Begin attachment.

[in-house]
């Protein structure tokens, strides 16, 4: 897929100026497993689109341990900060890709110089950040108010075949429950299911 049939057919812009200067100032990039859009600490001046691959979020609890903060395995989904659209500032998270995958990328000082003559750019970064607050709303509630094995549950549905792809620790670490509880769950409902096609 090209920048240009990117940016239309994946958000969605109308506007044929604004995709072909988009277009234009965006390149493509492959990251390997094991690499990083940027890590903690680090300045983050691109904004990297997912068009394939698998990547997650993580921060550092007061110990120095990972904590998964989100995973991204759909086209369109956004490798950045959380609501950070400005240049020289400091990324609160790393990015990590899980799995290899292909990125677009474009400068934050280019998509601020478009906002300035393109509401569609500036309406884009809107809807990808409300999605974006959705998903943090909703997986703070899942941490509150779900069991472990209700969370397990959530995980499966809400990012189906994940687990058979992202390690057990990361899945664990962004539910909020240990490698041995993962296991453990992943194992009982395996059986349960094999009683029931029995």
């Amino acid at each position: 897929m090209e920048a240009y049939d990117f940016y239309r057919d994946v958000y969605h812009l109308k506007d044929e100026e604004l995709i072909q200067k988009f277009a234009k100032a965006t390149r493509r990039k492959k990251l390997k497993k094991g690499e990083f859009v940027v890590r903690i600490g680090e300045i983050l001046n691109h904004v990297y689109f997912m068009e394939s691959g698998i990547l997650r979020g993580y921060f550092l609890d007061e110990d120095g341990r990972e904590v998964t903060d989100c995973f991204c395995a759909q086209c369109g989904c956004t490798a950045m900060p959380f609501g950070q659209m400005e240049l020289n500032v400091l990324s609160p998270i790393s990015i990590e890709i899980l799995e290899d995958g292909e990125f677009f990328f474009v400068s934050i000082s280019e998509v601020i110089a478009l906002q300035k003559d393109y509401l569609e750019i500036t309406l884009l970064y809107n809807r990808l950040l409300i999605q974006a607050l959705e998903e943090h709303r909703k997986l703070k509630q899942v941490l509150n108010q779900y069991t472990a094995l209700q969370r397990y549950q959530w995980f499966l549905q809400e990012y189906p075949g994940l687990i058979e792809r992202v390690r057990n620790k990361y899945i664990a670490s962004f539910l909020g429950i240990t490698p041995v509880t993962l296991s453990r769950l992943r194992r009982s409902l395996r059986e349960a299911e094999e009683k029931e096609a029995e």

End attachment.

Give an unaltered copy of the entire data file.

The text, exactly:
[in-house]
């Protein structure tokens, strides 16, 4: 897929100026497993689109341990900060890709110089950040108010075949429950299911 049939057919812009200067100032990039859009600490001046691959979020609890903060395995989904659209500032998270995958990328000082003559750019970064607050709303509630094995549950549905792809620790670490509880769950409902096609 090209920048240009990117940016239309994946958000969605109308506007044929604004995709072909988009277009234009965006390149493509492959990251390997094991690499990083940027890590903690680090300045983050691109904004990297997912068009394939698998990547997650993580921060550092007061110990120095990972904590998964989100995973991204759909086209369109956004490798950045959380609501950070400005240049020289400091990324609160790393990015990590899980799995290899292909990125677009474009400068934050280019998509601020478009906002300035393109509401569609500036309406884009809107809807990808409300999605974006959705998903943090909703997986703070899942941490509150779900069991472990209700969370397990959530995980499966809400990012189906994940687990058979992202390690057990990361899945664990962004539910909020240990490698041995993962296991453990992943194992009982395996059986349960094999009683029931029995």
């Amino acid at each position: 897929m090209e920048a240009y049939d990117f940016y239309r057919d994946v958000y969605h812009l109308k506007d044929e100026e604004l995709i072909q200067k988009f277009a234009k100032a965006t390149r493509r990039k492959k990251l390997k497993k094991g690499e990083f859009v940027v890590r903690i600490g680090e300045i983050l001046n691109h904004v990297y689109f997912m068009e394939s691959g698998i990547l997650r979020g993580y921060f550092l609890d007061e110990d120095g341990r990972e904590v998964t903060d989100c995973f991204c395995a759909q086209c369109g989904c956004t490798a950045m900060p959380f609501g950070q659209m400005e240049l020289n500032v400091l990324s609160p998270i790393s990015i990590e890709i899980l799995e290899d995958g292909e990125f677009f990328f474009v400068s934050i000082s280019e998509v601020i110089a478009l906002q300035k003559d393109y509401l569609e750019i500036t309406l884009l970064y809107n809807r990808l950040l409300i999605q974006a607050l959705e998903e943090h709303r909703k997986l703070k509630q899942v941490l509150n108010q779900y069991t472990a094995l209700q969370r397990y549950q959530w995980f499966l549905q809400e990012y189906p075949g994940l687990i058979e792809r992202v390690r057990n620790k990361y899945i664990a670490s962004f539910l909020g429950i240990t490698p041995v509880t993962l296991s453990r769950l992943r194992r009982s409902l395996r059986e349960a299911e094999e009683k029931e096609a029995e």